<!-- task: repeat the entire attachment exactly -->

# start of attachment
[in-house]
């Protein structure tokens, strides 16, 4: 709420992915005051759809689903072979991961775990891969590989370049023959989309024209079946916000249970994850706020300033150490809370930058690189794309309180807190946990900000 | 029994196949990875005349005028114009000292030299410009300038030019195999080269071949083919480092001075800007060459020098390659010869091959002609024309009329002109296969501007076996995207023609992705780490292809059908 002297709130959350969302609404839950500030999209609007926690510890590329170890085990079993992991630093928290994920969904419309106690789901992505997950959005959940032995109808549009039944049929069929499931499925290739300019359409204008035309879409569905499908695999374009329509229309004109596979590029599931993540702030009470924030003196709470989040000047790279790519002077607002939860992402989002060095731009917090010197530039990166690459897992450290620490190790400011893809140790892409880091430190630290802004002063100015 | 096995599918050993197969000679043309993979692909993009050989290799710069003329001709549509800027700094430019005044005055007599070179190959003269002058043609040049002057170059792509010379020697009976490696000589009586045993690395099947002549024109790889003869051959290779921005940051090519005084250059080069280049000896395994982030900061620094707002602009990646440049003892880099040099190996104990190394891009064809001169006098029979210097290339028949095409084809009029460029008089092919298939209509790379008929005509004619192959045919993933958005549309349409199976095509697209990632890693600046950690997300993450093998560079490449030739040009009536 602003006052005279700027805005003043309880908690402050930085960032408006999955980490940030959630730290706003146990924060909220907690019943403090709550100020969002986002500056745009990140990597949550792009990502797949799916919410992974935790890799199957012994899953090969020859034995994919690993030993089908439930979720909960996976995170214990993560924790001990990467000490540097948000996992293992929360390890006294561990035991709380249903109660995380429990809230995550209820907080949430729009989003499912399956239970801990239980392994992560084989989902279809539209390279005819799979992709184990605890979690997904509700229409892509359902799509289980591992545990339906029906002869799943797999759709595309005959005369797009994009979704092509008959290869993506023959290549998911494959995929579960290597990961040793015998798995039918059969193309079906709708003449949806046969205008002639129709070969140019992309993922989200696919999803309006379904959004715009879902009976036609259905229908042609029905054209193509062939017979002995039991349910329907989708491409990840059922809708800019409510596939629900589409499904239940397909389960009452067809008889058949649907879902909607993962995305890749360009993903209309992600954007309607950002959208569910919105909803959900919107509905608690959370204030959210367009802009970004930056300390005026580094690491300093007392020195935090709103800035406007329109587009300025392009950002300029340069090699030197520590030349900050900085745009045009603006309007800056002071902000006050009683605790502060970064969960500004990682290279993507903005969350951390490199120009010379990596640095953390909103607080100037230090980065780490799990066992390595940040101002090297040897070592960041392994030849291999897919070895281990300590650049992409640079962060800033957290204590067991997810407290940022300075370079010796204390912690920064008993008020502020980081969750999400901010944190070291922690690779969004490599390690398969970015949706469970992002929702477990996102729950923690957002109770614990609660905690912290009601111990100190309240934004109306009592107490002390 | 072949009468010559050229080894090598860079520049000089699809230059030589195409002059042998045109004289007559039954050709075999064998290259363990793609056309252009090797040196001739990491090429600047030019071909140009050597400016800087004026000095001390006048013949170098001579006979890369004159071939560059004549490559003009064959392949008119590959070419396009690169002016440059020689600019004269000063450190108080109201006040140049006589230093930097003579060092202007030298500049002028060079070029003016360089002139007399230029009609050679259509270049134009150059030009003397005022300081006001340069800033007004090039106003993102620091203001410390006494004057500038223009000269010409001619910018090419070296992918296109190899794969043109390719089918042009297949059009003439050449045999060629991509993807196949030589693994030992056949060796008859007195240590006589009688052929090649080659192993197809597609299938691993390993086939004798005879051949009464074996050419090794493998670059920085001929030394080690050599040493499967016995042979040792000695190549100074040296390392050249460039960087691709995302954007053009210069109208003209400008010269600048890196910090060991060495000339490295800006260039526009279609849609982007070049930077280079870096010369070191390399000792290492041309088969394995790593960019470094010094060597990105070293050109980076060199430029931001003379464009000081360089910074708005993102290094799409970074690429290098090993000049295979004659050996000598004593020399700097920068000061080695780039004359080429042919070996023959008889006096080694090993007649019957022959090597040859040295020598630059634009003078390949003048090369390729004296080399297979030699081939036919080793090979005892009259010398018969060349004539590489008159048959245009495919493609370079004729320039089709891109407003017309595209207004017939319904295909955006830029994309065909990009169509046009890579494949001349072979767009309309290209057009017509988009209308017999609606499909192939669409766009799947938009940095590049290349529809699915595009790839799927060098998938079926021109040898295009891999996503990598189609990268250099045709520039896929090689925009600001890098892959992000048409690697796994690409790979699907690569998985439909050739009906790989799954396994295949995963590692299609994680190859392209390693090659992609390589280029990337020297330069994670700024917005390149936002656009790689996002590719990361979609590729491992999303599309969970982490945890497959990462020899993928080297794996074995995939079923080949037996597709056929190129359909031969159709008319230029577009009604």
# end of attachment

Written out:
[in-house]
């Protein structure tokens, strides 16, 4: 709420992915005051759809689903072979991961775990891969590989370049023959989309024209079946916000249970994850706020300033150490809370930058690189794309309180807190946990900000 | 029994196949990875005349005028114009000292030299410009300038030019195999080269071949083919480092001075800007060459020098390659010869091959002609024309009329002109296969501007076996995207023609992705780490292809059908 002297709130959350969302609404839950500030999209609007926690510890590329170890085990079993992991630093928290994920969904419309106690789901992505997950959005959940032995109808549009039944049929069929499931499925290739300019359409204008035309879409569905499908695999374009329509229309004109596979590029599931993540702030009470924030003196709470989040000047790279790519002077607002939860992402989002060095731009917090010197530039990166690459897992450290620490190790400011893809140790892409880091430190630290802004002063100015 | 096995599918050993197969000679043309993979692909993009050989290799710069003329001709549509800027700094430019005044005055007599070179190959003269002058043609040049002057170059792509010379020697009976490696000589009586045993690395099947002549024109790889003869051959290779921005940051090519005084250059080069280049000896395994982030900061620094707002602009990646440049003892880099040099190996104990190394891009064809001169006098029979210097290339028949095409084809009029460029008089092919298939209509790379008929005509004619192959045919993933958005549309349409199976095509697209990632890693600046950690997300993450093998560079490449030739040009009536 602003006052005279700027805005003043309880908690402050930085960032408006999955980490940030959630730290706003146990924060909220907690019943403090709550100020969002986002500056745009990140990597949550792009990502797949799916919410992974935790890799199957012994899953090969020859034995994919690993030993089908439930979720909960996976995170214990993560924790001990990467000490540097948000996992293992929360390890006294561990035991709380249903109660995380429990809230995550209820907080949430729009989003499912399956239970801990239980392994992560084989989902279809539209390279005819799979992709184990605890979690997904509700229409892509359902799509289980591992545990339906029906002869799943797999759709595309005959005369797009994009979704092509008959290869993506023959290549998911494959995929579960290597990961040793015998798995039918059969193309079906709708003449949806046969205008002639129709070969140019992309993922989200696919999803309006379904959004715009879902009976036609259905229908042609029905054209193509062939017979002995039991349910329907989708491409990840059922809708800019409510596939629900589409499904239940397909389960009452067809008889058949649907879902909607993962995305890749360009993903209309992600954007309607950002959208569910919105909803959900919107509905608690959370204030959210367009802009970004930056300390005026580094690491300093007392020195935090709103800035406007329109587009300025392009950002300029340069090699030197520590030349900050900085745009045009603006309007800056002071902000006050009683605790502060970064969960500004990682290279993507903005969350951390490199120009010379990596640095953390909103607080100037230090980065780490799990066992390595940040101002090297040897070592960041392994030849291999897919070895281990300590650049992409640079962060800033957290204590067991997810407290940022300075370079010796204390912690920064008993008020502020980081969750999400901010944190070291922690690779969004490599390690398969970015949706469970992002929702477990996102729950923690957002109770614990609660905690912290009601111990100190309240934004109306009592107490002390 | 072949009468010559050229080894090598860079520049000089699809230059030589195409002059042998045109004289007559039954050709075999064998290259363990793609056309252009090797040196001739990491090429600047030019071909140009050597400016800087004026000095001390006048013949170098001579006979890369004159071939560059004549490559003009064959392949008119590959070419396009690169002016440059020689600019004269000063450190108080109201006040140049006589230093930097003579060092202007030298500049002028060079070029003016360089002139007399230029009609050679259509270049134009150059030009003397005022300081006001340069800033007004090039106003993102620091203001410390006494004057500038223009000269010409001619910018090419070296992918296109190899794969043109390719089918042009297949059009003439050449045999060629991509993807196949030589693994030992056949060796008859007195240590006589009688052929090649080659192993197809597609299938691993390993086939004798005879051949009464074996050419090794493998670059920085001929030394080690050599040493499967016995042979040792000695190549100074040296390392050249460039960087691709995302954007053009210069109208003209400008010269600048890196910090060991060495000339490295800006260039526009279609849609982007070049930077280079870096010369070191390399000792290492041309088969394995790593960019470094010094060597990105070293050109980076060199430029931001003379464009000081360089910074708005993102290094799409970074690429290098090993000049295979004659050996000598004593020399700097920068000061080695780039004359080429042919070996023959008889006096080694090993007649019957022959090597040859040295020598630059634009003078390949003048090369390729004296080399297979030699081939036919080793090979005892009259010398018969060349004539590489008159048959245009495919493609370079004729320039089709891109407003017309595209207004017939319904295909955006830029994309065909990009169509046009890579494949001349072979767009309309290209057009017509988009209308017999609606499909192939669409766009799947938009940095590049290349529809699915595009790839799927060098998938079926021109040898295009891999996503990598189609990268250099045709520039896929090689925009600001890098892959992000048409690697796994690409790979699907690569998985439909050739009906790989799954396994295949995963590692299609994680190859392209390693090659992609390589280029990337020297330069994670700024917005390149936002656009790689996002590719990361979609590729491992999303599309969970982490945890497959990462020899993928080297794996074995995939079923080949037996597709056929190129359909031969159709008319230029577009009604």